10 Irish make alternative Lions squad
On Wednesday, Warren Gatland named an enlarged 41-man Lions squad to fly to New Zealand, but still there were some glaring omissions.
Here is a Lions squad from those who weren't selected to highlight just how many players were worthy of consideration...
Cian Healy (loosehead prop, Ireland)
Surely on the most surprise exclusions. Prior to the Lions squad announcement, Healy would have been on most people's list to be on the plane to New Zealand, especially as he has previous experience as a tourist.
He has lost out to England's Joe Marler, but the Leinsterman will be the first man they call upon if the Lions need injury-enforced replacements.
Rob Evans (loosehead prop, Wales)
Although not as big a shock as Healy, Evans can still consider himself unlucky. It is unusual that the Lions do not have Welsh representation in the front row and it must have been a close call for Warren Gatland to leave him out.
The 25-year-old Scarlet was at one stage a shoo-in to be flying to NZ, but an inconsistent Six Nations has seen Joe Marler jump ahead.
Gethin Jenkins (loosehead prop, Wales)
It would have been a big shock had 36-year-old Jenkins been selected but on tours like these experience can be invaluable, especially with many first-time tourists on the plane.
Jenkins has been on winning and losing Lions tours and even at 36 he was playing some of the best rugby of his career before injury struck. He is fit again, though, and there's every chance he could get a call as an injury replacement.
Samson Lee (tighthead prop, Wales)
Lee has missed out on selection for the Lions because of a wildcard pick by Warren Gatland. He went with England's Kyle Sinckler because of the impact the Harlequin can have off the bench.
Lee suffers because what he offers is too similar to that of Tadhg Furlong and Dan Cole - a steady scrum but not much mobility. However, should either Furlong or Cole go down injured, Lee will undoubtedly get a call to fly out.
Zander Fagerson (tighthead prop, Scotland)
This is a Lions tour too soon for the 21-year-old Glasgow Warriors No 3 but expect him to be on the plane for the next one to South Africa in four years time.
The chances were always miniscule of Fagerson being selected but after Scotland were ravaged by injury in the front row for the Six Nations - especially to Lions banker WP Nel - the young man stepped up and let nobody down.
Tomas Francis (tighthead prop, Wales)
Like Zander Fagerson, something incredible would had to have happened for the Exeter No 3 to have earned a call-up to the Lions squad.
Nevertheless, Francis is highly-rated in both England and Wales and with top quality tightheads in short supply, could still don a Lions jersey if an SOS call needs to be made.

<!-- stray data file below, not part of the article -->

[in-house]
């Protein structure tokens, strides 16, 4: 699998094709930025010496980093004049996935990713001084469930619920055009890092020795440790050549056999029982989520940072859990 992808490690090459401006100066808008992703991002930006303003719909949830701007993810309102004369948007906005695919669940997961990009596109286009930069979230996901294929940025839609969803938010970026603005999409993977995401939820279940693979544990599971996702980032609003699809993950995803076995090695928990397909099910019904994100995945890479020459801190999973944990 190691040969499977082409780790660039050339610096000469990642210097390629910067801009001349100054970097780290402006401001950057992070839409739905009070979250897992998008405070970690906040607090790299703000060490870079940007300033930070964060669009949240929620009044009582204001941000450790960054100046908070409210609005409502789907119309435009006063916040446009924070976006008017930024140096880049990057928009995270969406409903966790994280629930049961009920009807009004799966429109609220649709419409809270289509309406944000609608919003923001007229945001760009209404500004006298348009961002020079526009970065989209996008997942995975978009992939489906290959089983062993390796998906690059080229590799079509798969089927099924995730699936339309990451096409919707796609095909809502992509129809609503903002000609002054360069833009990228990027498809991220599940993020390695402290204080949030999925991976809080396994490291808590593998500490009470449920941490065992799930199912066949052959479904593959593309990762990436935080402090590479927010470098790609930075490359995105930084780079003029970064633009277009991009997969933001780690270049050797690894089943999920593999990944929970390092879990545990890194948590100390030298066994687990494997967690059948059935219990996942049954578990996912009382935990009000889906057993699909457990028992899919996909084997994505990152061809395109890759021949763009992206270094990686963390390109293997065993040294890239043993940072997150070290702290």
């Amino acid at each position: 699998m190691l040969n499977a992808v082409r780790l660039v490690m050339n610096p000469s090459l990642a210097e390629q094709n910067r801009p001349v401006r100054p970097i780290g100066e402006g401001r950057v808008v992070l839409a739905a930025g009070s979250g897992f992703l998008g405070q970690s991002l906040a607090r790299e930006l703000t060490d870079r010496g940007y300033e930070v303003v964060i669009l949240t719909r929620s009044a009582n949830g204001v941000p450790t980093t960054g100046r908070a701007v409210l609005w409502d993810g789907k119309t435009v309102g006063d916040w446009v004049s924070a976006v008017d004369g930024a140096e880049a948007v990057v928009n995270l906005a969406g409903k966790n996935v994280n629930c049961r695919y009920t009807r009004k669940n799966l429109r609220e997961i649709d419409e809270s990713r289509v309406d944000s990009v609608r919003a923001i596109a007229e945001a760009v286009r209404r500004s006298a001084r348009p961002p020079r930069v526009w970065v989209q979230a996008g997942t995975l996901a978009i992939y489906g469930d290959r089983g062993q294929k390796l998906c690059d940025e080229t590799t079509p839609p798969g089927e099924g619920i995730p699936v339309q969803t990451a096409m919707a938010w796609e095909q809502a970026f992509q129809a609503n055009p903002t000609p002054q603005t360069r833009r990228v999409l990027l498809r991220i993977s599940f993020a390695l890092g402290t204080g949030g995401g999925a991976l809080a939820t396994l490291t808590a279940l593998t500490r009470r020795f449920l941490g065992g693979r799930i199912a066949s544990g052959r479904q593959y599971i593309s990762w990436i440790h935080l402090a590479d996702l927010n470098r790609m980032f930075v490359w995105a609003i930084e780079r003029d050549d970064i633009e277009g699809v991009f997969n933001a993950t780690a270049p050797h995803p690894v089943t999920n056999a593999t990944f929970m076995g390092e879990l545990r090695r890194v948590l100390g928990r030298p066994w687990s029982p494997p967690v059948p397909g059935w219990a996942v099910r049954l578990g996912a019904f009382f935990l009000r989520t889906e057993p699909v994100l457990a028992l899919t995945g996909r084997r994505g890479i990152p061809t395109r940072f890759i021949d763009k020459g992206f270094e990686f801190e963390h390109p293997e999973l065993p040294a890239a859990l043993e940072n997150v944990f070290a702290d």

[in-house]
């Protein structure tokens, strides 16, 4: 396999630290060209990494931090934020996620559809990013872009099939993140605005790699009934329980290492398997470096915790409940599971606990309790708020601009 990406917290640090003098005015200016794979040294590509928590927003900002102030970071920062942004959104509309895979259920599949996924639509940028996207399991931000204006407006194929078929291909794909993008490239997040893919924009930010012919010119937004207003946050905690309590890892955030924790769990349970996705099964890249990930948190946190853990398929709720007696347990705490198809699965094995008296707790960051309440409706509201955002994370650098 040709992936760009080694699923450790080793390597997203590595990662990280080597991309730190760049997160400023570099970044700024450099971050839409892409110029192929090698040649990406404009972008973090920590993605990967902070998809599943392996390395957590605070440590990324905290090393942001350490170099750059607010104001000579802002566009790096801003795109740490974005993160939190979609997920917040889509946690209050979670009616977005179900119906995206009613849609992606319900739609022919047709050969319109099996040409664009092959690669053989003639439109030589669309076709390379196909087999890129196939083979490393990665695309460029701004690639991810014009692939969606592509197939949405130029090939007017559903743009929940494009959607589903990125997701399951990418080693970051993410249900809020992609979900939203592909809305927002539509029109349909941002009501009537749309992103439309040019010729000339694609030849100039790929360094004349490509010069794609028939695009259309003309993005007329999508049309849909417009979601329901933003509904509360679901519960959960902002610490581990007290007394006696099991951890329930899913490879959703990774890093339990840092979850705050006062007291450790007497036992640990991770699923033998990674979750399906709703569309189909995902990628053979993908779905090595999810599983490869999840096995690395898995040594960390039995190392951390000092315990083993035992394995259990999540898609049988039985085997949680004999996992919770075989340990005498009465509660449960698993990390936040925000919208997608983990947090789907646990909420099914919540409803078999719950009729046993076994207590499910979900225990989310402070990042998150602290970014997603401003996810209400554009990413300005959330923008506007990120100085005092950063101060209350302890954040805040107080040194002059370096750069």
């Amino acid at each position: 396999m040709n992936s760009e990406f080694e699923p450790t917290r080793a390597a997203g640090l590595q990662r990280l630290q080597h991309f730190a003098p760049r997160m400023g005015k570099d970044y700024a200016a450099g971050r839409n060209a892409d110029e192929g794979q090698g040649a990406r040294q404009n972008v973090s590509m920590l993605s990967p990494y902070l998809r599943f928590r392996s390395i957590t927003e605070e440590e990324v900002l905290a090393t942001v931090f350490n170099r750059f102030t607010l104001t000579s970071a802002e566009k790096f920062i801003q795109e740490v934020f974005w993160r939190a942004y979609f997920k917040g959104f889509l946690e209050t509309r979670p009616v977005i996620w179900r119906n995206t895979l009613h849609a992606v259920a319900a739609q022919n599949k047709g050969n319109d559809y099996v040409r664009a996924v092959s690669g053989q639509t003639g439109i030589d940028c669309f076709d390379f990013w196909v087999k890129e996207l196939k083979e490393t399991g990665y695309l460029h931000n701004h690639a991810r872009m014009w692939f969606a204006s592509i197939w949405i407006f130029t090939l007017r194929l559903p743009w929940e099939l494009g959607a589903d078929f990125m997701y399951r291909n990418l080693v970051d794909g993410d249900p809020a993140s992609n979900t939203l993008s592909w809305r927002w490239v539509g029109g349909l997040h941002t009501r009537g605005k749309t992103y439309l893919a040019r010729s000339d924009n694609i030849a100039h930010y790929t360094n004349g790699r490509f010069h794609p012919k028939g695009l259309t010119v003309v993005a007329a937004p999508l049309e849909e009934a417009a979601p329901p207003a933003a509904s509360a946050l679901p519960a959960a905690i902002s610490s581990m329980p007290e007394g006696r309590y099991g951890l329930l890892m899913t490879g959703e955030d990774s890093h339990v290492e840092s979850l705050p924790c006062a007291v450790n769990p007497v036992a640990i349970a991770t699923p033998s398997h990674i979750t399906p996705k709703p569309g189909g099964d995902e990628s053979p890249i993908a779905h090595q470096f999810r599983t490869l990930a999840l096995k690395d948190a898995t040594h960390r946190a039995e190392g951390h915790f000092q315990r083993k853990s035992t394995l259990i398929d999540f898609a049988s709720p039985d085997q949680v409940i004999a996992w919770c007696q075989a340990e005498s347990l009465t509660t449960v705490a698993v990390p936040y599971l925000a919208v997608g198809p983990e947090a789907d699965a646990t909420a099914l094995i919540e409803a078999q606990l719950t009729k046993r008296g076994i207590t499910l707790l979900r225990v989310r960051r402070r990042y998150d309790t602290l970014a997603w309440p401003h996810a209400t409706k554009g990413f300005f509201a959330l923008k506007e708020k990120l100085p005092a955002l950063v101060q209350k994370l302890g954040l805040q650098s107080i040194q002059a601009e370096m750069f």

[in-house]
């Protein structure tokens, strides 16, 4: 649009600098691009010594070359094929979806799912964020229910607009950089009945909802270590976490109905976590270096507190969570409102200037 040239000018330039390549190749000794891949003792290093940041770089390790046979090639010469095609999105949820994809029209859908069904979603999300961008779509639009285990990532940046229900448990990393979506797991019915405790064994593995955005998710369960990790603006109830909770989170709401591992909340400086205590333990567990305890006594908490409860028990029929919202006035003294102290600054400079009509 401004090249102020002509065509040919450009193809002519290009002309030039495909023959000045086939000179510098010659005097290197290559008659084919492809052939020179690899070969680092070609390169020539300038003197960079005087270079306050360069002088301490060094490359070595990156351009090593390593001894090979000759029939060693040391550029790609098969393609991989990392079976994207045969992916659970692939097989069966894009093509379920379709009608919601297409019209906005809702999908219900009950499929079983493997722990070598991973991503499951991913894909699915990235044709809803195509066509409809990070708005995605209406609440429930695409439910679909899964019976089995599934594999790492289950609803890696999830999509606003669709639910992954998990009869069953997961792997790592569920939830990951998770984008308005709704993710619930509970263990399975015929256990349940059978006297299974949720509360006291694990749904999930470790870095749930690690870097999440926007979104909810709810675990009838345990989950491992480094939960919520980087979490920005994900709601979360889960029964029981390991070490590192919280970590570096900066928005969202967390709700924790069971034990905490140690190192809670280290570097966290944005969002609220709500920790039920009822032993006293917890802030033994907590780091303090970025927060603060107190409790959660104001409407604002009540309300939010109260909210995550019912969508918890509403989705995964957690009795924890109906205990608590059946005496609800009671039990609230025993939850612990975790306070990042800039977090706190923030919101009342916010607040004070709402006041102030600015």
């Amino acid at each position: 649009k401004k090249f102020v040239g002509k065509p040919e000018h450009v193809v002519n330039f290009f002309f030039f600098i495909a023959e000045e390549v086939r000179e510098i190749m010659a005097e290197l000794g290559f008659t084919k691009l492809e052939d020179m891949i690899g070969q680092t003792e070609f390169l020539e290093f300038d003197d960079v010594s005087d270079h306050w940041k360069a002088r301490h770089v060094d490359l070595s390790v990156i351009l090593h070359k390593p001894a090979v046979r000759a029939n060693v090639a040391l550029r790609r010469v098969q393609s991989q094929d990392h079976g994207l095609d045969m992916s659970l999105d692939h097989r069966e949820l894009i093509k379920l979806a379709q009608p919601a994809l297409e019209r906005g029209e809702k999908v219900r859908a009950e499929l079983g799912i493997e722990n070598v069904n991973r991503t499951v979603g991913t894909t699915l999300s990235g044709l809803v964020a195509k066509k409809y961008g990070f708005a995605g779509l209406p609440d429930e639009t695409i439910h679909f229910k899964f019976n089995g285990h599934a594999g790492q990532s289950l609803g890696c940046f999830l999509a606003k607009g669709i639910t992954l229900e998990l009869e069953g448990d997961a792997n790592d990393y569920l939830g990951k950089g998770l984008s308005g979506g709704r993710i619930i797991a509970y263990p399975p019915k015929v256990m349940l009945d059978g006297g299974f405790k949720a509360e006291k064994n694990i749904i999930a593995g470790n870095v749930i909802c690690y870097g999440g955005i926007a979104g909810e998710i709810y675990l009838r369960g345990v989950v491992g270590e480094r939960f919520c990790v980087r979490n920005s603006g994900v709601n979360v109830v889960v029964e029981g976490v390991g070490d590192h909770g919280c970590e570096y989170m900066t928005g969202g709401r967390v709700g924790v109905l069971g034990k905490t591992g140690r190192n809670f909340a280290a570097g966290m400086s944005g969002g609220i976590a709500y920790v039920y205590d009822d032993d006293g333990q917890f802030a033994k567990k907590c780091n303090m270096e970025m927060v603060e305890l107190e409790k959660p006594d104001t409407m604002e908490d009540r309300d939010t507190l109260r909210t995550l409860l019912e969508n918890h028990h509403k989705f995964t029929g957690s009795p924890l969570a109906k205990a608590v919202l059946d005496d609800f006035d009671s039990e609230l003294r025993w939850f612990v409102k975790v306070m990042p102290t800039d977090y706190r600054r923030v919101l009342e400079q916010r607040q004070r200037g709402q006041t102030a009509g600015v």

Dylan Hartley (hooker, England)
Arguably the biggest omission from the Lions touring party. The England captain was apparently within a whisker of being selected but missed out to team-mate Jamie George and has now missed his final chance to become a Lion.
Like Samson Lee earlier, Hartley suffers for his lack of versatility, with similar-style No 2s Rory Best and Ken Owens ahead of him in the pecking order. However, his leadership skills would have proved invaluable in the land of his birth.
Sean Cronin (hooker, Ireland)
He is back to full fitness after injury and is the complete package - big, strong, decent set-piece and mobile.
The Leinsterman ran out of time to prove himself to the selectors, despite some fine cameos, but the Lions hierarchy may have missed a trick by not selecting the bulldozing 30 year-old.
Fraser Brown (hooker, Scotland)
Brown would have been a real contender right up until the point he tip-tackled Elliot Daly. The Scot may not be the biggest No 2 but he is strong, mobile and is ahead of Ross Ford in the Scotland pecking order because his line-out throwing is top-draw.
Unfortunately, he blotted his copybook during the Six Nations and against the All Blacks discipline will be key.
Joe Launchbury (lock, England)
How Launchbury is not on the plane to New Zealand is beyond us and he can consider himself to be even more unfortunate than Dylan Hartley. The Wasp is a walking man-of-the-match award and enjoyed a stand-out Six Nations.
The likes of George Kruis and Iain Henderson can consider themselves very fortunate to be selected instead. Launchbury - tough as teak, mobile and possessing a remarkable engine - would be advised to keep his mobile switched on because if injury strikes in the second row, he should be the go-to man.
Jonny Gray (lock, Scotland)
The lack of Scottish representation in the 2017 Lions squad is baffling considering the quality of player that has been overlooked. First and foremost in that category is the younger Gray.
He may not have been a Test candidate to start, but he would have done a sterling job for the mid-week side with his power, speed and agility.
Richie Gray (lock, Scotland)
There is an argument that a touring party is all about combinations, putting pieces together that fit to make a better whole. What better combination than two brothers?